Jason and his little brother, Freddie, were chasing each other and running around the house when little Fred slipped and went flying into the coffee table. There were screams, there were tears and there was blood. As you peel away the Paw Patrol plaster from his forehead you see a 2cm vertical laceration. An anxious parent hovers nearby, almost afraid to look. “Will he need stitches, doctor?”
Tissue adhesive has saved my bacon more times than I can count. I’ve always got some at home for when the inevitable happens and either my, or one of the neighbours, children get injured.
The discovery of tissue adhesive
More than just the evil plan of Lord Business, superglue was, like a lot of inventions, developed in part due to the war effort. Kodak Eastman was looking for a means to make clear plastic gunsights. Harry Coover started looking at the cyanoacrylates and Eastman 910 – better known as superglue – came into being. Coover recognized the potential of this wonder material and by the time of the Vietnam War, it was in use to patch up casualties.
It is worth bearing in mind that the modern day tissue adhesives that we use are not superglue, as some unlucky children have found out.
The two main types of tissue glue
The cyanoacrylates are liquid monomers that polymerize via an exothermic reaction when they contact the skin. In doing so they form a thin but flexible means of wound opposition. There are two main types in use – the butyl-cyanoacrylates (e.g.Histoacryl©) and the 8 carbon octyl-cyanoacrylates (OCA or Dermabond©). The butyl-cyanoacrylates are less pliable and more brittle.
Tissue adhesive is not the same as the superglue you might have at home. An ‘interesting’ animal study compared the ears of rabbits that had Krazy Glue placed in one floppy ear and histoacryl in the other. There was a marked inflammatory reaction, coupled with tissue necrosis, in the ear that had the superglue in it compared to the alternative glue.
How they work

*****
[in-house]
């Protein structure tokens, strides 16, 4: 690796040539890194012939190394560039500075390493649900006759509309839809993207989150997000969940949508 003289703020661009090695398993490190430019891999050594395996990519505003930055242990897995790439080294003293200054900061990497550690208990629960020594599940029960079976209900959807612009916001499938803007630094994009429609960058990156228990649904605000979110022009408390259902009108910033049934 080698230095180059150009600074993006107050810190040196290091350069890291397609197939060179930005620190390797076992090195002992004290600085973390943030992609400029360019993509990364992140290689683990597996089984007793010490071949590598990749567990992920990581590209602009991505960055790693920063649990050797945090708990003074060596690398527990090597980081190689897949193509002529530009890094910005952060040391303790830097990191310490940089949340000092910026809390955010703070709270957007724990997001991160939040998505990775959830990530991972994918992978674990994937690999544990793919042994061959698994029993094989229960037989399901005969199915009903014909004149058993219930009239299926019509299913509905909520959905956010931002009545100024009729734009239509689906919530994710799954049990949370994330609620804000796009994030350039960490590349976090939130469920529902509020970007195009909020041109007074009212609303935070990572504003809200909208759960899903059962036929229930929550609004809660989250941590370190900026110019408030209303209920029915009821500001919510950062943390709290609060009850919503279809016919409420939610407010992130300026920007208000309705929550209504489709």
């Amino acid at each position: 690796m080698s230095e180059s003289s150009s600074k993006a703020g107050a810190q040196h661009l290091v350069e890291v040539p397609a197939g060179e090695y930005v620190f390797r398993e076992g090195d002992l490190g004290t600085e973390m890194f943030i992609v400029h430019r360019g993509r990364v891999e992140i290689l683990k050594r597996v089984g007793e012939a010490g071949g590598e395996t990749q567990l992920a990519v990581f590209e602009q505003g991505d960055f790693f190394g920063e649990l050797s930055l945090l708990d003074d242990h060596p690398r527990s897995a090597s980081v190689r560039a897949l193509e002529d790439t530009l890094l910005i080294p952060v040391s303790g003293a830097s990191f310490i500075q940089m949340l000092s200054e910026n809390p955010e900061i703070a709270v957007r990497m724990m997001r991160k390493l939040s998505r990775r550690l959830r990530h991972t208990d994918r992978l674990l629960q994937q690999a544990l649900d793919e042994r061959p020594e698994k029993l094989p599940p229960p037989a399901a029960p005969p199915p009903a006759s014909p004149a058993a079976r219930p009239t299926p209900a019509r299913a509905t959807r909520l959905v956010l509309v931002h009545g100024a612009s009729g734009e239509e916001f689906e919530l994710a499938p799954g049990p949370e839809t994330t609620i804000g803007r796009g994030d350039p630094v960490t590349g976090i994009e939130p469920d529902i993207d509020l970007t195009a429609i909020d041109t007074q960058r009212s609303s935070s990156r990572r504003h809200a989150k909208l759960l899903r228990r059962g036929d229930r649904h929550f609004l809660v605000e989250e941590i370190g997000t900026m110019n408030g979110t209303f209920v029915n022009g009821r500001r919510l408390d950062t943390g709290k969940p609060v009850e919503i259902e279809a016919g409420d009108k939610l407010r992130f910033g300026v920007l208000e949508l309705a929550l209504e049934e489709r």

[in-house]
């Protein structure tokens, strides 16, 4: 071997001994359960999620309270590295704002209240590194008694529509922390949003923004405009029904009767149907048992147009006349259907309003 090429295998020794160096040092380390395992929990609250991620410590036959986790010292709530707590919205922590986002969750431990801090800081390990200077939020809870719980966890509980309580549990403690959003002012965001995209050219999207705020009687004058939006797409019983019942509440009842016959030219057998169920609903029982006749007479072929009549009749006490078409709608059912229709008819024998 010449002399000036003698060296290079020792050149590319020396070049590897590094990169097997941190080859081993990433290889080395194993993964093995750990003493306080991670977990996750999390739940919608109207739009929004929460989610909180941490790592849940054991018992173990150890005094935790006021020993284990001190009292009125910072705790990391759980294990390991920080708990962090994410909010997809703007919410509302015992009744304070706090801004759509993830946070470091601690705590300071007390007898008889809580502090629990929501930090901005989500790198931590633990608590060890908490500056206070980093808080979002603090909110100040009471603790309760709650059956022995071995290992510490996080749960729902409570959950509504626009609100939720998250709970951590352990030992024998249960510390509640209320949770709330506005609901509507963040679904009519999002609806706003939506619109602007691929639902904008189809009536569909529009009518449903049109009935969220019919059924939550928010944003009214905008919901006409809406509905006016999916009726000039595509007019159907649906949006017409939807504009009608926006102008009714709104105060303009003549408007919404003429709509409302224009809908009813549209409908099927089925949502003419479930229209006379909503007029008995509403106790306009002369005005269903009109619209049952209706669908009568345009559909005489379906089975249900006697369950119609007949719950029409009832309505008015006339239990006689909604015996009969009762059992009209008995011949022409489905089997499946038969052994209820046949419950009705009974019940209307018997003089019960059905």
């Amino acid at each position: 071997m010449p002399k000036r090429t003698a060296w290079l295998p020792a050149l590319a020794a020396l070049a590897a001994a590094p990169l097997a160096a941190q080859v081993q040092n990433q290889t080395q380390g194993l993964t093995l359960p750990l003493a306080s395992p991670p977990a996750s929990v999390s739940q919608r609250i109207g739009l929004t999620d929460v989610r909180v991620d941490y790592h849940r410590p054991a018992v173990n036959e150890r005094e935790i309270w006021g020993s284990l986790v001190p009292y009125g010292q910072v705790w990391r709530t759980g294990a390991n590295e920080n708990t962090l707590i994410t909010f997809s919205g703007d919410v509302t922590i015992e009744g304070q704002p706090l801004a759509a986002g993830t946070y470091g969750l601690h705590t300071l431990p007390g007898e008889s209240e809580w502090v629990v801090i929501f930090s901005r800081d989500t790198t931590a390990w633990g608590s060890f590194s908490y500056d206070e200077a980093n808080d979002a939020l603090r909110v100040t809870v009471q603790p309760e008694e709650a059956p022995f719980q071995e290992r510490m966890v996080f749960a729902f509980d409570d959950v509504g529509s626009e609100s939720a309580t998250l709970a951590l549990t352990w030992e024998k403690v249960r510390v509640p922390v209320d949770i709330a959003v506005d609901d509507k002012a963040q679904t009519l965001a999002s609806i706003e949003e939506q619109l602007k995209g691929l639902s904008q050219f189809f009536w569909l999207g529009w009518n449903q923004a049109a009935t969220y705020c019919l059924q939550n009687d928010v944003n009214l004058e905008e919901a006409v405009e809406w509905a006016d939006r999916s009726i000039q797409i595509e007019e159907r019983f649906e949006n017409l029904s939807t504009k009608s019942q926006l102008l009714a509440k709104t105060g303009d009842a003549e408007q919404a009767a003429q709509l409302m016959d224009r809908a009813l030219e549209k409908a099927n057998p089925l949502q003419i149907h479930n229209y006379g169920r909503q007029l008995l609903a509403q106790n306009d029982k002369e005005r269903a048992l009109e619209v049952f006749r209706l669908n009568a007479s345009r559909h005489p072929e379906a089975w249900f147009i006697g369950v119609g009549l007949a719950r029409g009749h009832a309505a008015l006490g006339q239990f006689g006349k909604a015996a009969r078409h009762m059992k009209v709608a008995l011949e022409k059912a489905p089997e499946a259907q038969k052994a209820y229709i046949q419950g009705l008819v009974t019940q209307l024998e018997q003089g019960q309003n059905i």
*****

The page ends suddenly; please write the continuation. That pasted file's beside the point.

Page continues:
Cyanoacrylate plus formaldehyde plus a base form the liquid monomer that we see in the dispenser. When they mix, it polymerizes and binds to the epithelium forming a polymer bridge. This reaction takes seconds (around twenty or so) and is exothermic, generating heat that can surprise the unprepared.
So glue or sutures?
There are a number of factors that need to be considered prior to applying the glue.
OCA has a tensile strength equivalent to 5/0 sutures. It shouldn’t be used in areas that require anything stronger. If you want to use it in such an area then it might be wise to relieve some of the tension with some deep sutures first.
Wet or dry?
Because it does tend to slough off when wet it can’t be used effectively on mucous membranes. You should also be careful in the axillae or groins as those areas tend to be moist too.
Clean or dirty?
It shouldn’t be used in dirty or contaminated tissue to the slightly increased risk of infection and wound dehiscence. If it gets between the opposing edges of skin it may act as a nidus for infection though some studies have found that cyanoacrylate might have mild bacteriostatic properties and thus lower potential Staphylococcal spp. counts.
Dollars or cents?
We often forget about the cost of what we use, either to the patient or the healthcare system. Simple sutures come in at around 5$ a pack. Dermabond currently sells at around $33AUD a pop.
A 2014 Cochrane review found no real difference in the cosmetic outcome, or patient or user satisfaction.
How to apply them
Dermabond (Ethilon) comes in a little glass vial encase in plastic. By crushing the vial between your fingers you can then squeeze the liquid to the roller surface. Once the clean and dry wound edges have been opposed you should gently draw the tip of the applicator over the wound creating a thin layer of glue. This will polymerize in 30-45 seconds (and blowing on it will not speed up this process). You should then repeat the action a couple more times. Three gentle, thin passes are more effective than one big blob of glue.
Tips and tricks